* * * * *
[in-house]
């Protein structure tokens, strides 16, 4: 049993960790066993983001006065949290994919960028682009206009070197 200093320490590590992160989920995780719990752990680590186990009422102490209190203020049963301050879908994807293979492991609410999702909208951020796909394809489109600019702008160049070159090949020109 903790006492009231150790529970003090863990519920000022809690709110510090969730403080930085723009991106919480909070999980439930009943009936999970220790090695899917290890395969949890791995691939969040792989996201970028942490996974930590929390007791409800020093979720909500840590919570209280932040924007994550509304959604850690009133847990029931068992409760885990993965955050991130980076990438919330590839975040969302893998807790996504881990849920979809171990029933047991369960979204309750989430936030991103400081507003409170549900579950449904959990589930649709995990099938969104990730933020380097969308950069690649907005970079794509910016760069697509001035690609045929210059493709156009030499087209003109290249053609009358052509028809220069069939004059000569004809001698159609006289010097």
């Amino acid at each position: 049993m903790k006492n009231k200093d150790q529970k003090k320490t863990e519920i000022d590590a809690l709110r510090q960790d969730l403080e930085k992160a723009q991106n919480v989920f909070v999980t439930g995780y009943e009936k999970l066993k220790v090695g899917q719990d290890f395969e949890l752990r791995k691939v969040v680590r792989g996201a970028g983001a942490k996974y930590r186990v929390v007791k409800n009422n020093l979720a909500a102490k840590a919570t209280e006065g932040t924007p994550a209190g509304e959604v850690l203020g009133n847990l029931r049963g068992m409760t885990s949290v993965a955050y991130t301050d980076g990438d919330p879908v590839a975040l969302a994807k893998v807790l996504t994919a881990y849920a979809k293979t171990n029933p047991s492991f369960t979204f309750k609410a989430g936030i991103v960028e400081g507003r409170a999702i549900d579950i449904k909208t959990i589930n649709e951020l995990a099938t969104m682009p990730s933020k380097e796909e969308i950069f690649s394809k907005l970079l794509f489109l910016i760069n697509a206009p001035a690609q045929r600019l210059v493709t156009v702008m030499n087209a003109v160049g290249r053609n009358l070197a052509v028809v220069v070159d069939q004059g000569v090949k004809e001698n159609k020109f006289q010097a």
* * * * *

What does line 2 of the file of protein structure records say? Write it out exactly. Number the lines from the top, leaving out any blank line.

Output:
């Protein structure tokens, strides 16, 4: 049993960790066993983001006065949290994919960028682009206009070197 200093320490590590992160989920995780719990752990680590186990009422102490209190203020049963301050879908994807293979492991609410999702909208951020796909394809489109600019702008160049070159090949020109 903790006492009231150790529970003090863990519920000022809690709110510090969730403080930085723009991106919480909070999980439930009943009936999970220790090695899917290890395969949890791995691939969040792989996201970028942490996974930590929390007791409800020093979720909500840590919570209280932040924007994550509304959604850690009133847990029931068992409760885990993965955050991130980076990438919330590839975040969302893998807790996504881990849920979809171990029933047991369960979204309750989430936030991103400081507003409170549900579950449904959990589930649709995990099938969104990730933020380097969308950069690649907005970079794509910016760069697509001035690609045929210059493709156009030499087209003109290249053609009358052509028809220069069939004059000569004809001698159609006289010097």